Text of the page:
1 For analysis of the selective interests of modern scholarship and their political implications, see Wael Hallaq, “The Quest for Origins or Doctrine? Islamic Legal Studies as Colonialist Discourse,” UCLA Journal of Islamic and Near Eastern Law, 2, 1 (2002–03): 1–31. See also the introduction in Wael Hallaq, ed., The Formation of Islamic Law, in Lawrence I. Conrad, ed., The Formation of the Classical Islamic World, vol. XXVII (Aldershot: Ashgate Publishing, 2003).

2 Joseph Schacht, The Origins of Muhammadan Jurisprudence (Oxford: Clarendon Press, 1950); Harald Motzki, Die Anfänge der islamischen Jurisprudenz: Ihr Entwicklung in Mekka bis zur Mitte des 2./8. Jahrhunderts (Stuttgart: Franz Steiner, 1991), trans. Marion H. Katz, The Origins of Islamic Jurisprudence: Meccan Fiqh before the Classical Schools (Leiden: Brill, 2002); and Y. Dutton, The Origins of Islamic Law: The Qurʾan, the Muwa⃛⃛aʾ and Medinan ʿAmal (Richmond: Curzon, 1999).


The pre-Islamic Near East, Muḥammad and Quranic law


It was in the Hejazi cities of Mecca and Yathrib – later renamed Medina – that a man called Muḥammad came forward to proclaim a new religion with a political order at its center. By the time of his death in 11/632, he had left behind a small state and clear notions of justice, but with underdeveloped ideas of law and an even less developed judiciary. Soon, however, Islam was to conquer lands east and west, ranging from western China to the Iberian peninsula. Along with this territorial expansion, the new religion generated a full-fledged, sophisticated law and legal system in the short span of the three-and-a-half centuries that followed its inception.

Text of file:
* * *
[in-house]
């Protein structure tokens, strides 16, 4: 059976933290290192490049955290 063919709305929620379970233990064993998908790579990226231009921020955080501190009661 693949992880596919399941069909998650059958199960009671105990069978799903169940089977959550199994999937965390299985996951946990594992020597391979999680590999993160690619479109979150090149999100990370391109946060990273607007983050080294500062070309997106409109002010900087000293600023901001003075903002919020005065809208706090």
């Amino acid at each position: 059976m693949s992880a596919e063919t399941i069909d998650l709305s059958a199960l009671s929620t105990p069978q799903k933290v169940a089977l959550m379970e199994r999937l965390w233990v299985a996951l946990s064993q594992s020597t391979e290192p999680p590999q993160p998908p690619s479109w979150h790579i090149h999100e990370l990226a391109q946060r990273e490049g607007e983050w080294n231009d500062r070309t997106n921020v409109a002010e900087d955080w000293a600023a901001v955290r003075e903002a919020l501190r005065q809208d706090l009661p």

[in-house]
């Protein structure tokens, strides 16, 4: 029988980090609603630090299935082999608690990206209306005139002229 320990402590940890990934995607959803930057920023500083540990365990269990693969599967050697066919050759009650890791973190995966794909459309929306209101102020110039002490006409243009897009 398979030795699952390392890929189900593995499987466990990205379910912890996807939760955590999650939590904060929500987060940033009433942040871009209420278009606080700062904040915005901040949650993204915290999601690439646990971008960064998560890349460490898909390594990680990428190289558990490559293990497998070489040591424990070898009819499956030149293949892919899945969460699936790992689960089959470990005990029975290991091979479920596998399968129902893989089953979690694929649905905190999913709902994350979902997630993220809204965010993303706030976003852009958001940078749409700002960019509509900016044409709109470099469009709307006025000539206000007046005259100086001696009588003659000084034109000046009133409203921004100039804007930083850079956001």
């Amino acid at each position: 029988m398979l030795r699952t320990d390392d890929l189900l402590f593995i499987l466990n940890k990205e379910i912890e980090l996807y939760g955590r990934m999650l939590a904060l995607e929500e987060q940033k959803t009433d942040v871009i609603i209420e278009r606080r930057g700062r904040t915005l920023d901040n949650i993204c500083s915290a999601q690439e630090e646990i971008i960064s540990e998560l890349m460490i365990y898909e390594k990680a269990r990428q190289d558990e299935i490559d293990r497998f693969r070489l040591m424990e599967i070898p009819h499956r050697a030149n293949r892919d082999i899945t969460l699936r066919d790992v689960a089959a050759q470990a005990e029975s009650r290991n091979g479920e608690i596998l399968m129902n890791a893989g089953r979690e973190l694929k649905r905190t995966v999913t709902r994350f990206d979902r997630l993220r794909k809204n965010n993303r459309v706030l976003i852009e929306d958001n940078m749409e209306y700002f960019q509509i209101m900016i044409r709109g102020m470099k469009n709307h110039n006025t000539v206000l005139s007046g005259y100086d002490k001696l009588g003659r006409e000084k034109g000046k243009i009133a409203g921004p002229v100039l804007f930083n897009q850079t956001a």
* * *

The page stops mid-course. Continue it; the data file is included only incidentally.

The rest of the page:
By the time of Muḥammad, Mecca and its northern neighbor Yathrib had known a long history of settlement and were largely a part of the cultural continuum that had dominated the Near East since the time of the Sumerians. True, the two cities were not direct participants in the empire cultures that prevailed elsewhere in the Near East, but they were tied to them in more ways than one. Prior to the Arab expansion in the name of Islam, Arabian society had developed the same types of institutions and forms of culture that were established in the imperial societies to the south and north, a development that would later facilitate the Arab conquest of this region. This conquest, as one historian put it, “helped to complete the assimilation of the conquering peoples, begun in Arabia, into general Middle Eastern society.”1 It was these societies and cultures that provided the larger context in which Islam, as a legal phenomenon, was to grow. This context, however, was only to become relevant much later, as we shall see in due course.

In the century or so before the rise of Islam, there existed three centers of empire: the Byzantine in the north-west, the Sasanid in the north-east and the Yemenite in the south. This latter was subsidiary to the former two by virtue of being, at different times, either a vassal state of the Ethiopian kingdom – which in turn was a constant ally of the Eastern Roman Empire – or under the direct occupation of the Sasanids. But early on the Yemen had experienced a long history of independent kingdoms that attained a high level of civilization. It possessed a strategic commercial position, lying on the ancient trade route from the Indonesian Archipelago and India to Syria. Spices, incense, leather, silk, ivory, gold, silver, glue and precious stones were among the many items that made their way through the Yemen to Pharaonic Egypt and later to the Greek, Roman and Byzantine Empires. The Maʿīnite, Sabaʾite and Ḥimyarite kingdoms that flourished in the Yemen developed a sedentary style of life and governance, and an elaborate urban existence complete with markets, palaces and imposing houses, supported by sophisticated agrarian and commercial networks.